March 9, 2003
Great is our Lord and abundant in strength;
His understanding is infinite.
Psalm 147:5 (NASB)
The children were lined up in the cafeteria of a religious school for lunch. At the head of the table was a large pile of apples. The teacher made a note: "Take only one, God is watching." At the other end of the table was a large pile of chocolate chip cookies. A boy wrote a note: "Take all you want, God is watching the apples."
The question before the house this morning is simply and quickly answered for most of us here: Is God really only watching the apples, or is He all-knowing? I have every confidence most of us would answer with what the Christian family has affirmed over the past two thousand years…God is omniscient - He knows everything that is going on now, and knew it would happen before it happened, just as He knows that two days from now He will look back on tomorrow and remember that he knew it the day before as if it were the day after.
Now, with that on the table, the next question would naturally be, Preacher, why bother with this, seeing that we are in agreement; what are you trying to prove? The reason is elementary - and vital. All heresy creeps into the church a little at a time. The Lord charged pastors to be faithful to preach all the counsel of God in order that each of us will be equipped to refute heresy. It is just that simple. If you have truth, you can defeat untruth. If you know what is true, the false will ring just that more untrue.
In banks they don’t bother showing counterfeit currency to new teller trainees - they simply make them sit there and count money for the first few days - large stacks of money, the real stuff. After that kind of conditioning, an experienced teller doesn’t even have to look - he can feel a counterfeit the second his fingers make contact.
This morning I am beginning a four-part series to state the truth found in the Word of God about Our God. This morning is about His omniscience, an all-knowing God. Then it is All-Powerful (omnipotence), All-Present (omnipresence), and All-Loving (sufficiency in redemption).
Open Theism - a Heresy
Now, the truth we are going to investigate is in opposition to a heresy that is gaining in acceptance in some circles. That heresy is called "Open Theism". Rather than my explaining this term, I want you to hear what the open theology believers say about themselves from their own website:
In the Christian view God knows all of reality - everything there is to know. But to assume He knows ahead of time how every person is going to freely act assumes that each person’s free activity is already there to know - even before he freely does it! But it’s not. If we have been given freedom, we create the reality of our decisions by making them. And until we make them, they don’t exist. Thus, in my view at least, there simply isn’t anything to know until we make it there to know. So God can’t foreknow the good or bad decisions of the people He creates until He creates these people and they in turn, create their decisions.
In all fairness we need to say that the open theists are not some cult following the orbit of a comet, or counting the hairs on a kiwi fruit. These are folks who have a genuine desire to serve Christ; the question is, What kind of Christ are they serving? A further question could be, If they are people who love Jesus, what is the harm? They love Jesus, we love Jesus - all God’s children love Jesus! The problem with a faulty view of God - no matter how little fault seems to inhabit the view - is that when you are a little off target here, you will miss the target by a mile down the road…you just keep getting farther and farther from the target.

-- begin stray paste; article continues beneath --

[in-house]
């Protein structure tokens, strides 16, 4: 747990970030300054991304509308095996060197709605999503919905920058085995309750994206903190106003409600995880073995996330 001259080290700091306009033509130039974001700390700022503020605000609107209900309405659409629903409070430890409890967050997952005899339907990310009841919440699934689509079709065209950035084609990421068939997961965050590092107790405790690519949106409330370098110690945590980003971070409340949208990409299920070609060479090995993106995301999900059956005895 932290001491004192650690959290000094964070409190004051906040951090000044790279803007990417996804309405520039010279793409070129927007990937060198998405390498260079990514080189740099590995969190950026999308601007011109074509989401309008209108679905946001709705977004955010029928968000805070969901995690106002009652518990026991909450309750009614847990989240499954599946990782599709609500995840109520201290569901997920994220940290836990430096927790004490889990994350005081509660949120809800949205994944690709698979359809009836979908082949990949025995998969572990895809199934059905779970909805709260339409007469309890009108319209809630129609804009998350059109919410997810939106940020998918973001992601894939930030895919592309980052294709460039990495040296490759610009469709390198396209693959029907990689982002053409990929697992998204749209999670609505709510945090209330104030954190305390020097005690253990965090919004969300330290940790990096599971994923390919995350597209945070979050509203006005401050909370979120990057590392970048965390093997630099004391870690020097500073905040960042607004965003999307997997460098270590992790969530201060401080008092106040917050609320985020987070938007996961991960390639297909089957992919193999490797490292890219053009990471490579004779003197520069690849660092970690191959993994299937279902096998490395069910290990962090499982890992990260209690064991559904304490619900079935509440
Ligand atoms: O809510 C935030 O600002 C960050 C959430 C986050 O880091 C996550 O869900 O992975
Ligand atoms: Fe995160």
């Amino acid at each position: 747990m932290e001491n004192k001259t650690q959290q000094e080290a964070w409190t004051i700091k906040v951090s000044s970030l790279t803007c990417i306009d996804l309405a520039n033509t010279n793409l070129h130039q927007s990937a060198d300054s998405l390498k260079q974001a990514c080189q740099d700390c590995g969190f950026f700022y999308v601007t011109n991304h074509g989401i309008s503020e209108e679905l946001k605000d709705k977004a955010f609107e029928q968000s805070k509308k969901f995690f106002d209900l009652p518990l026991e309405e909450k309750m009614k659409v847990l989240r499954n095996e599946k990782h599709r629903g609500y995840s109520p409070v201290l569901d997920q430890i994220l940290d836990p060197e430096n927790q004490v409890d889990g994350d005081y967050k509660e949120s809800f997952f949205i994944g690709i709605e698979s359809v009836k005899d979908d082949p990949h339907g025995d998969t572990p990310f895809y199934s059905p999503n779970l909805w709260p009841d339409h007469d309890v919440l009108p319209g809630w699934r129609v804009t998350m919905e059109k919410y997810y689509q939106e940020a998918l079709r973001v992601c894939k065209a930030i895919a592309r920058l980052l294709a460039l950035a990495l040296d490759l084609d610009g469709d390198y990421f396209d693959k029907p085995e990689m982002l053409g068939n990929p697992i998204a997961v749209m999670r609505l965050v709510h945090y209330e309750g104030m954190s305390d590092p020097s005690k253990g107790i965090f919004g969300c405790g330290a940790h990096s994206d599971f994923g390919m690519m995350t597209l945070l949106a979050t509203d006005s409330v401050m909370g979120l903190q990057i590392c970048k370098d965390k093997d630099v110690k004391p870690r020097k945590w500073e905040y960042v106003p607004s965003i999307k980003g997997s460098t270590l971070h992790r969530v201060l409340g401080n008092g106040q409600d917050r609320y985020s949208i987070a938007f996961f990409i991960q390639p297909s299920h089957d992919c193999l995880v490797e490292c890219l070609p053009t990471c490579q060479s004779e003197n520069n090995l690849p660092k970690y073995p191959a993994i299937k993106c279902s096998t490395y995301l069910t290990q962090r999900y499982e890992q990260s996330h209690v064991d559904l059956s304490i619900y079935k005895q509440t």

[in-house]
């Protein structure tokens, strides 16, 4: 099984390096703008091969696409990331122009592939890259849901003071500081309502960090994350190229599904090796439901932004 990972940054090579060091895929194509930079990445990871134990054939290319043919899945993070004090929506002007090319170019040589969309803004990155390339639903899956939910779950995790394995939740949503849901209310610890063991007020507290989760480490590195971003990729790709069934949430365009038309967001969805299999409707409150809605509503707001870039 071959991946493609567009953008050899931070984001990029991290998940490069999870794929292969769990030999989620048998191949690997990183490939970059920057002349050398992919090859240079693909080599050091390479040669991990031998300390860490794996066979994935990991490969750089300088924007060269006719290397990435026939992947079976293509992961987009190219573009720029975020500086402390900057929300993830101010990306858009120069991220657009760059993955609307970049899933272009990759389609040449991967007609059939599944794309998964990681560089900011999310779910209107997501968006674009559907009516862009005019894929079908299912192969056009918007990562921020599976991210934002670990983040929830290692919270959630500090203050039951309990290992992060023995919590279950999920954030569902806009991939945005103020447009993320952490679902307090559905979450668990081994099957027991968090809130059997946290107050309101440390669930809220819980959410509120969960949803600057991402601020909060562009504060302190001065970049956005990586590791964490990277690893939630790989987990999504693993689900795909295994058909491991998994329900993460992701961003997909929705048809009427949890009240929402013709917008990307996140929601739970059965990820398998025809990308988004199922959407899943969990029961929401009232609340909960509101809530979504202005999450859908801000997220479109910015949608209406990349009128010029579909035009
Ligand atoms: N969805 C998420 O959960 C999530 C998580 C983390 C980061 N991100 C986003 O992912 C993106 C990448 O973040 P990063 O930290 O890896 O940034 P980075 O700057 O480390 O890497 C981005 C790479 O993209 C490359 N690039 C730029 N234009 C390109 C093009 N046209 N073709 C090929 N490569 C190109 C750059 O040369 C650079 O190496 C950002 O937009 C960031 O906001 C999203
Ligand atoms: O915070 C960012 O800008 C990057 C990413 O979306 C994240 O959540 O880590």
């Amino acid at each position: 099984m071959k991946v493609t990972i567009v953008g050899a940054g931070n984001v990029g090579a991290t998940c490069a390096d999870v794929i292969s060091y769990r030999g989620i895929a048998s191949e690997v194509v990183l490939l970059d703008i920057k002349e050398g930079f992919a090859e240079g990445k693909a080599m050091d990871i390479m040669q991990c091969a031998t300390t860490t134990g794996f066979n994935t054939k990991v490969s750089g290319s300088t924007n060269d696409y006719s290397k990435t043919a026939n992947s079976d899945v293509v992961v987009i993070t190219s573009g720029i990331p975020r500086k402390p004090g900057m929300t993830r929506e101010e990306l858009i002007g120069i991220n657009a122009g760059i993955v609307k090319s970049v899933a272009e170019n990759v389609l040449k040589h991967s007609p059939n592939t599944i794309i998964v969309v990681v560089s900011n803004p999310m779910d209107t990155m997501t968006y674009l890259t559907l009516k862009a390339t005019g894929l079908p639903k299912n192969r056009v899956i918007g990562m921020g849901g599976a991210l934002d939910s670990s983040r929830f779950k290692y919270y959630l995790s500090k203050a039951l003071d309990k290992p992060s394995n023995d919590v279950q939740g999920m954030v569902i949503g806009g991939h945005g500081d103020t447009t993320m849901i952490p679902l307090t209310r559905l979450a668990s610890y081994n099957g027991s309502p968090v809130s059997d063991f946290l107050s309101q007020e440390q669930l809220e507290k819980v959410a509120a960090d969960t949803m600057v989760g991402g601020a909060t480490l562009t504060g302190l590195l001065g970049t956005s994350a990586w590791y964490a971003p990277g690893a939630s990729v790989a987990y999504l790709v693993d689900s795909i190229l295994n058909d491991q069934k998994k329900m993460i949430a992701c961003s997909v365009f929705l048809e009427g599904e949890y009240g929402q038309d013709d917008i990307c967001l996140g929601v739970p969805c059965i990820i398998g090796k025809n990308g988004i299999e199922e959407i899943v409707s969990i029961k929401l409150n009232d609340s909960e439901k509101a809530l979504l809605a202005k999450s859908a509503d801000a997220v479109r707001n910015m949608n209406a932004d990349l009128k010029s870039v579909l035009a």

Bruce Ware is the Senior Associate Dean of the School of Theology at the Southern Baptist Theological Seminary, one of six seminaries funded and owned entirely by Southern Baptists. On a website advertising his book, God’s Lesser Glory, he asks the heresy question:
Christians throughout history have been strengthened by their confidence that God knows everything about the future. But consider this: What if it simply is not true? What if God can only rely on His best guess about tomorrow - just as you and I do?
Would it not affect your trust in Him, your confidence in facing the future, your worship, and your motivation to leave everything in His hands? And yet this is the consequence that has to be faced if you trust what a number of leading voices in evangelicalism are proposing under the doctrine of open theism.
In its redefinition of the nature of divine providence, open theism adjusts the entire picture of God’s sovereignty and involvement in our lives. Open theism’s denial of exhaustive divine foreknowledge provides the basis for the major lines of difference between the openness view and all versions of classical theism, including any other version of Arminianism. The implications of denying that God knows what the future holds are enormous. It is incumbent upon us to take this proposal seriously and weigh the evidence.
That is exactly what I would like for us to do this morning is to weigh the evidence concerning open theism as opposed to our belief in the Lord as our All-Knowing God.
A dictionary explanation of the term "omniscience" is:
The state of being all-knowing which theology ascribes to God.
About the word "omniscience"…"Omni" means "all" and "science" in its original sense means "knowing." So omniscience means "all-knowing." In classical theology the doctrine of God’s omniscience means that God knows all things, past, present and future, real and potential, and he knows them all at the same time. He not only knows what was, and what is, he also knows what will be. More than that, he knows everything that could be but is not.